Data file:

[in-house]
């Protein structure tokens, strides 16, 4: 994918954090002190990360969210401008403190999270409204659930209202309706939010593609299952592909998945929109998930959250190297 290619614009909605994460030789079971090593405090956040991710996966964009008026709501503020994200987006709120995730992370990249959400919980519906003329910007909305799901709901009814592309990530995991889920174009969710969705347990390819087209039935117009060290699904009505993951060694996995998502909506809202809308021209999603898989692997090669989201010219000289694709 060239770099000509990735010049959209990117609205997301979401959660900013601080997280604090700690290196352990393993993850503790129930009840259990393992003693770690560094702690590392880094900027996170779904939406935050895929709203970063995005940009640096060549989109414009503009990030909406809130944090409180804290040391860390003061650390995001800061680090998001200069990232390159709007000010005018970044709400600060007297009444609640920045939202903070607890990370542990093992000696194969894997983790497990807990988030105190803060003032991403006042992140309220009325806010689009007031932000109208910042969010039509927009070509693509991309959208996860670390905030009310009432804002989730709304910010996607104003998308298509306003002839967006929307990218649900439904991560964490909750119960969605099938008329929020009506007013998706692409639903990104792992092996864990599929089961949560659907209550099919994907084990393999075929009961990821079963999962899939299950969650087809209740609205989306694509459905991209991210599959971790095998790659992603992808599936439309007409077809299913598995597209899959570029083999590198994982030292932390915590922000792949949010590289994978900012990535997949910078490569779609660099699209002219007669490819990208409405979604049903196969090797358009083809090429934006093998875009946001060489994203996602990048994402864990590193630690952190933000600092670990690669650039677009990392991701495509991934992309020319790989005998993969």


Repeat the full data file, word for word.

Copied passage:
[in-house]
């Protein structure tokens, strides 16, 4: 994918954090002190990360969210401008403190999270409204659930209202309706939010593609299952592909998945929109998930959250190297 290619614009909605994460030789079971090593405090956040991710996966964009008026709501503020994200987006709120995730992370990249959400919980519906003329910007909305799901709901009814592309990530995991889920174009969710969705347990390819087209039935117009060290699904009505993951060694996995998502909506809202809308021209999603898989692997090669989201010219000289694709 060239770099000509990735010049959209990117609205997301979401959660900013601080997280604090700690290196352990393993993850503790129930009840259990393992003693770690560094702690590392880094900027996170779904939406935050895929709203970063995005940009640096060549989109414009503009990030909406809130944090409180804290040391860390003061650390995001800061680090998001200069990232390159709007000010005018970044709400600060007297009444609640920045939202903070607890990370542990093992000696194969894997983790497990807990988030105190803060003032991403006042992140309220009325806010689009007031932000109208910042969010039509927009070509693509991309959208996860670390905030009310009432804002989730709304910010996607104003998308298509306003002839967006929307990218649900439904991560964490909750119960969605099938008329929020009506007013998706692409639903990104792992092996864990599929089961949560659907209550099919994907084990393999075929009961990821079963999962899939299950969650087809209740609205989306694509459905991209991210599959971790095998790659992603992808599936439309007409077809299913598995597209899959570029083999590198994982030292932390915590922000792949949010590289994978900012990535997949910078490569779609660099699209002219007669490819990208409405979604049903196969090797358009083809090429934006093998875009946001060489994203996602990048994402864990590193630690952190933000600092670990690669650039677009990392991701495509991934992309020319790989005998993969």